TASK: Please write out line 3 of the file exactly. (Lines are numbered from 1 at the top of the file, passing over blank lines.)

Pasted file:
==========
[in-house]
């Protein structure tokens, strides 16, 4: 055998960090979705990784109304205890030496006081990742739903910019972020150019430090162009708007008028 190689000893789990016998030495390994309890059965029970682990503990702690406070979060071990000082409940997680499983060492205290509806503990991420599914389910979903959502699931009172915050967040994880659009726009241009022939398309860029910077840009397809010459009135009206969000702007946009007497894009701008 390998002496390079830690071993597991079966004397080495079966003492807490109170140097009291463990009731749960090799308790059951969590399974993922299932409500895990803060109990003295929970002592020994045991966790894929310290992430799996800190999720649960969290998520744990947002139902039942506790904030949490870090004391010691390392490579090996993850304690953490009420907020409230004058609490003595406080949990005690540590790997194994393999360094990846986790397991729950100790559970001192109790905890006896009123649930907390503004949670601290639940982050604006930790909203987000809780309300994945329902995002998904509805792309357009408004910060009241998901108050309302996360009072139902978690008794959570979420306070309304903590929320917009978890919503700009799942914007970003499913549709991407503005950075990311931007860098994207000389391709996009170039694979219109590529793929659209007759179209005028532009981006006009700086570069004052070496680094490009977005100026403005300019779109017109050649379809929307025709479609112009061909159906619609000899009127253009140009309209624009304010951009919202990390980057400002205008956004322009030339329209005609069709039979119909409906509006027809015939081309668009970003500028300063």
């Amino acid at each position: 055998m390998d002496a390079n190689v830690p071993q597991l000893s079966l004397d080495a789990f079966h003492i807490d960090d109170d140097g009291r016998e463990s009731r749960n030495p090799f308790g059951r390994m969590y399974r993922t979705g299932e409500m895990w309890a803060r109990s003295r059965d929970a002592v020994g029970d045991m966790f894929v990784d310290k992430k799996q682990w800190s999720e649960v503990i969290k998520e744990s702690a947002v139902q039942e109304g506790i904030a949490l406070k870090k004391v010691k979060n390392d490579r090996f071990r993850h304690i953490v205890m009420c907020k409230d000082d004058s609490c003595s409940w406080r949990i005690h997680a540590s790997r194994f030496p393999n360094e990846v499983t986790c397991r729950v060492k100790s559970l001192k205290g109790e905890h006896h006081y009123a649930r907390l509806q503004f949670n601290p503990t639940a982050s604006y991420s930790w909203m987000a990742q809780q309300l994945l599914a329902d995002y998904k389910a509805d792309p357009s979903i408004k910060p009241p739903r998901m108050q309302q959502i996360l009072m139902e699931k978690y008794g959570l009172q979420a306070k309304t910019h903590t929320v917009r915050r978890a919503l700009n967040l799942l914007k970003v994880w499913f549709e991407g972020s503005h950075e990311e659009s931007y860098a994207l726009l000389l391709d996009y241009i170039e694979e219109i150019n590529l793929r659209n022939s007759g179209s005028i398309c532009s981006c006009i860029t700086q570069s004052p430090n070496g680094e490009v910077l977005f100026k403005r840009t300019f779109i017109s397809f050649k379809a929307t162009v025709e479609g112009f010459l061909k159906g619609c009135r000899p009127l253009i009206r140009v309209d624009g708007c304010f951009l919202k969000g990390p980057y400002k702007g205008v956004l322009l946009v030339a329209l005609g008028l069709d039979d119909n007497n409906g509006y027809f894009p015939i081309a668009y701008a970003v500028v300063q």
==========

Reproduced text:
């Amino acid at each position: 055998m390998d002496a390079n190689v830690p071993q597991l000893s079966l004397d080495a789990f079966h003492i807490d960090d109170d140097g009291r016998e463990s009731r749960n030495p090799f308790g059951r390994m969590y399974r993922t979705g299932e409500m895990w309890a803060r109990s003295r059965d929970a002592v020994g029970d045991m966790f894929v990784d310290k992430k799996q682990w800190s999720e649960v503990i969290k998520e744990s702690a947002v139902q039942e109304g506790i904030a949490l406070k870090k004391v010691k979060n390392d490579r090996f071990r993850h304690i953490v205890m009420c907020k409230d000082d004058s609490c003595s409940w406080r949990i005690h997680a540590s790997r194994f030496p393999n360094e990846v499983t986790c397991r729950v060492k100790s559970l001192k205290g109790e905890h006896h006081y009123a649930r907390l509806q503004f949670n601290p503990t639940a982050s604006y991420s930790w909203m987000a990742q809780q309300l994945l599914a329902d995002y998904k389910a509805d792309p357009s979903i408004k910060p009241p739903r998901m108050q309302q959502i996360l009072m139902e699931k978690y008794g959570l009172q979420a306070k309304t910019h903590t929320v917009r915050r978890a919503l700009n967040l799942l914007k970003v994880w499913f549709e991407g972020s503005h950075e990311e659009s931007y860098a994207l726009l000389l391709d996009y241009i170039e694979e219109i150019n590529l793929r659209n022939s007759g179209s005028i398309c532009s981006c006009i860029t700086q570069s004052p430090n070496g680094e490009v910077l977005f100026k403005r840009t300019f779109i017109s397809f050649k379809a929307t162009v025709e479609g112009f010459l061909k159906g619609c009135r000899p009127l253009i009206r140009v309209d624009g708007c304010f951009l919202k969000g990390p980057y400002k702007g205008v956004l322009l946009v030339a329209l005609g008028l069709d039979d119909n007497n409906g509006y027809f894009p015939i081309a668009y701008a970003v500028v300063q």